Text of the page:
Is your bottom sore today? How about your lower back? Maybe your neck and shoulders feel tight after being on your bike? If so, read on!
Cyclists often experience tightness in the major muscle groups used in riding a bike: the calves, quadriceps, hamstrings, glutes, hips, shoulders, and neck are particularly in need of regular stretching.
The reason why cycling is so demanding on these muscles is partly because the motion is all on one plane: Forward.
In addition, the cyclist and the bike become one in order to achieve the motion forward. The quadriceps are the pumps that drive the machine forward, getting stronger and bigger. The other muscles in the legs, hips, lower back and stomach are all engaged in driving the machine forward. The upper part of the body (Shoulders, arms, chest and neck) is hunched forward and relatively disengaged, other than for retaining balance and not falling off the bike. As the body bounces up and down on the bike seat, the hip joints act as shock absorbers but the main pressure of this bouncing action is taken in the base of the spine and sacro-iliac joint. The arms, wrists and shoulders also act as shock absorbers. This creates a whole series of imbalances in the body, with some muscles being very strong (Think of quadricep dominance) whilst opposing muscles in the same group are compromised (Think of shortened hamstrings and Achilles tendons.)
Perhaps the most obvious imbalance is the repeated exertion of some muscle groups and joints (mostly those from the waist down) and less utilisation of others (from the waist up). Those that are used a great deal (such as the hamstrings) will tighten and this may cause the most common problems experienced by cyclists: Lower back pain, tight hips, reduced joint mobility and poor alignment. Simultaneously, there is a tendency to underuse certain muscle groups which in theory could support correct alignment and increase power output (the postural muscles). Adding all of this up equates to a potentially unhealthy cycle of body habits.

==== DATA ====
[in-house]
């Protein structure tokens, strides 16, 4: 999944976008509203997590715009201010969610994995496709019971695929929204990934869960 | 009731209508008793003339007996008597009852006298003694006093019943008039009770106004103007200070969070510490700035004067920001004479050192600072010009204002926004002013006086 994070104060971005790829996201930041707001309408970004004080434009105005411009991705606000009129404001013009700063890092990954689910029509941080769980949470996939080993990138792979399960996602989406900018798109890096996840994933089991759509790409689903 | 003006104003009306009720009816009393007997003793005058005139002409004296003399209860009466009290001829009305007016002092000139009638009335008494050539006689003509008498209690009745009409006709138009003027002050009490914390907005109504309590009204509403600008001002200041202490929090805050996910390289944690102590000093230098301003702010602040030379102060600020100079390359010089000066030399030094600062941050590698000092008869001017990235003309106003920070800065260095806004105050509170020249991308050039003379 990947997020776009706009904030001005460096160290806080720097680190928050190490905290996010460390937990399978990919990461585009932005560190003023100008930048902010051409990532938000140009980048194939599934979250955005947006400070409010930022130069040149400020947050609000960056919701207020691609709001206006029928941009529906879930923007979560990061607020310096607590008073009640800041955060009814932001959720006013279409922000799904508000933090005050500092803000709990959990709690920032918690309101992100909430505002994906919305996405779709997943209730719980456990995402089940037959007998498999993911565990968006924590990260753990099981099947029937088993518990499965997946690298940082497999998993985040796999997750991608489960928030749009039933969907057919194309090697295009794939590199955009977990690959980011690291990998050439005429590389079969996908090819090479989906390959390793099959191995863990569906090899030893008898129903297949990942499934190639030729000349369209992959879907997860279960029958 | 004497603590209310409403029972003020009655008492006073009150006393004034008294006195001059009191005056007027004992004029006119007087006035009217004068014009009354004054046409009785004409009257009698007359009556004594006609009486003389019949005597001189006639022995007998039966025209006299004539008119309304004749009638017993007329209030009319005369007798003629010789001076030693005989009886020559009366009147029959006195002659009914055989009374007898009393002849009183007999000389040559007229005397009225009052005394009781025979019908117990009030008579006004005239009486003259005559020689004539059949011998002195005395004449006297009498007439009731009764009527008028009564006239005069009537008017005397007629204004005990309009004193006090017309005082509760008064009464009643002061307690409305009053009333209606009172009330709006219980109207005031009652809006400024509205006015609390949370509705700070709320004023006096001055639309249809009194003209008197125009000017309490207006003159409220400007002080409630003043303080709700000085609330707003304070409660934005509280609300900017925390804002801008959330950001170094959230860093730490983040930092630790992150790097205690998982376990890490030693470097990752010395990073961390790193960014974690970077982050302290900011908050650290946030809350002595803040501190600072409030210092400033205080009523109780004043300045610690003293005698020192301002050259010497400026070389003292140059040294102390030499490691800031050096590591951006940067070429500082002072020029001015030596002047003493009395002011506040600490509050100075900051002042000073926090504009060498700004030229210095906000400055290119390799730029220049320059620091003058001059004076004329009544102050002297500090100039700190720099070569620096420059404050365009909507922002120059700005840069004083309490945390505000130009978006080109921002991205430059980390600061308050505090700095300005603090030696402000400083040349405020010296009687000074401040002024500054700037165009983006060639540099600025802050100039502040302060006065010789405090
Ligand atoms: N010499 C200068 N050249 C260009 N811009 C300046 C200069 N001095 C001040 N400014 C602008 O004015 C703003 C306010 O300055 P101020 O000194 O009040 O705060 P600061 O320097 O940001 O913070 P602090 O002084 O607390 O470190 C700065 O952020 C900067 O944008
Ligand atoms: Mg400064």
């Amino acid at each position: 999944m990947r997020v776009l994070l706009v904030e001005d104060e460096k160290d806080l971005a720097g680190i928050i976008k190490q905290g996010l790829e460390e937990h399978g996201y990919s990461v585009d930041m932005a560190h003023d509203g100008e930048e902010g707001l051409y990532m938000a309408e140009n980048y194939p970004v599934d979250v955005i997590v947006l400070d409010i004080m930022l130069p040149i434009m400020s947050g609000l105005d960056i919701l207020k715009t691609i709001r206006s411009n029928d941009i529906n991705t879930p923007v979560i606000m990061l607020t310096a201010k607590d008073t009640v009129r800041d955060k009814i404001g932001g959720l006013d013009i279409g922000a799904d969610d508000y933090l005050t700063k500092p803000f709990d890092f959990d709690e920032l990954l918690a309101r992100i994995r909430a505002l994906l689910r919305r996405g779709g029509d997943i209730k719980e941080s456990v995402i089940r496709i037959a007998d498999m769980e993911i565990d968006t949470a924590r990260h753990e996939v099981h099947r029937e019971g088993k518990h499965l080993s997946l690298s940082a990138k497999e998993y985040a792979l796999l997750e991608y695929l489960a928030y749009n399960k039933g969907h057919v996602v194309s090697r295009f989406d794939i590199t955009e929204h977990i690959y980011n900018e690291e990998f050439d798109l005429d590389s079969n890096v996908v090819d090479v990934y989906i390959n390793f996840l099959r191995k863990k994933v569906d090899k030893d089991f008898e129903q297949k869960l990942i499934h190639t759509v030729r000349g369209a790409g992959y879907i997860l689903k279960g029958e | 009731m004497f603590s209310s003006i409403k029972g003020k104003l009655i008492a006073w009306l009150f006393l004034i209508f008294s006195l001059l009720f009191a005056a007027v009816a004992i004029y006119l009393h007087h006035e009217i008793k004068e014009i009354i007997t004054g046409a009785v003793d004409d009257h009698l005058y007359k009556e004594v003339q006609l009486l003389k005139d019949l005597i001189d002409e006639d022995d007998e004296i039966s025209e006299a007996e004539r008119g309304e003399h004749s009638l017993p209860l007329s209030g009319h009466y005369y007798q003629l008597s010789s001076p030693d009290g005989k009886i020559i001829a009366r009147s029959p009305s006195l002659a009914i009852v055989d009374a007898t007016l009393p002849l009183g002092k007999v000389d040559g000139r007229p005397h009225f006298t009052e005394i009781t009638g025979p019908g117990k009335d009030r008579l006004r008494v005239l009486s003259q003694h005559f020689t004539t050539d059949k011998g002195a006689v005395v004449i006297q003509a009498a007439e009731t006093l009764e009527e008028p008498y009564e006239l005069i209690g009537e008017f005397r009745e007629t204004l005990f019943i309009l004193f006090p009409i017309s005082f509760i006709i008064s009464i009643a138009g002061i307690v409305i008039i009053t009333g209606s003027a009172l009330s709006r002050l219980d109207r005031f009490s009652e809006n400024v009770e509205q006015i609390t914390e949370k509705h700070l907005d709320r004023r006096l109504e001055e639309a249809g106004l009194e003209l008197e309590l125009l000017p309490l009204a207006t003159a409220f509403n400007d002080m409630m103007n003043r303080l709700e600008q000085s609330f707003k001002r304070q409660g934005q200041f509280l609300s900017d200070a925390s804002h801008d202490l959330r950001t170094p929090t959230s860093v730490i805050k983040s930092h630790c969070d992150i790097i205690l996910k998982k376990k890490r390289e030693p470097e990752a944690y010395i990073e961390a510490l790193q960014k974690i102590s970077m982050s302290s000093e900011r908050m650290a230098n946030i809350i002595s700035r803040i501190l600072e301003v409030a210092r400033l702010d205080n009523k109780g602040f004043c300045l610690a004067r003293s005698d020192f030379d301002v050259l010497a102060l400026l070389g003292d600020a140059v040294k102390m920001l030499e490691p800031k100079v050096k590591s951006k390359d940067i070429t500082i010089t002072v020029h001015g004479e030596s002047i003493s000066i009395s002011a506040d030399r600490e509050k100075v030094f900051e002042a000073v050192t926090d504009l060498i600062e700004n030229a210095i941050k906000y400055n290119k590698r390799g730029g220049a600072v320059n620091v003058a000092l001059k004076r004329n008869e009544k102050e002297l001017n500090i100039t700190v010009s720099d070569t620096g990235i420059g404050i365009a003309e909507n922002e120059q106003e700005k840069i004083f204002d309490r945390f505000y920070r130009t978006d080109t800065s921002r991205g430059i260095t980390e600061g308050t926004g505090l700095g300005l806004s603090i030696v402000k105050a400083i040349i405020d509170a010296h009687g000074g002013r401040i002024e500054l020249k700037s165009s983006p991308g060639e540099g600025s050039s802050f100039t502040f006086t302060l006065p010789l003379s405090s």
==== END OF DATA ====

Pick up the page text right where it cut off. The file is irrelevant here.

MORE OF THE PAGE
A cyclist is likely to benefit from attending any good yoga class regularly. There are hundreds of different yoga postures, some would argue millions. Each posture addresses different parts of the body simultaneously and can be roughly categorised, for example standing postures, forward bends or back bends. A well-sequenced yoga class will function on the basis that every action has a reaction: Through pose and counter-pose, expansion and contraction, compress and release, balance in the body will be recovered.
On a musculoskeletal level, yoga’s prime concern is to find freedom and balance in the body via healthy alignment. This is achieved by increasing flexibility and strength in all muscles via mindful and co-ordinated breath and movement. The inhalation and exhalation not only accompany every movement, but both breath and movement have a clear energetic direction. It is this unique combination that makes progress in yoga so swift and obvious.
A good yoga class for biking and cycling will utilise postures that:
- Increase mobility in the joints that typically suffer from reduced mobility – in particular, the hips, shoulders, back and knees
- Strengthen postural muscles to encourage correct seated alignment and ease overuse of the upper body (particularly the trapezius and pecs minor), hips (especially the illiopsoas and groin) and lower back strain (sacro-illiac region)
- Release, tone and lengthen the commonly overdeveloped muscle groups (quadriceps, hip flexors, glutes, hamstrings)
- Work on the body’s asymmetry
- Counteract the cyclist’s position when astride a bike (Opening the chest, moving hips and legs on different planes, releasing SI joint, twisting and bending the spine)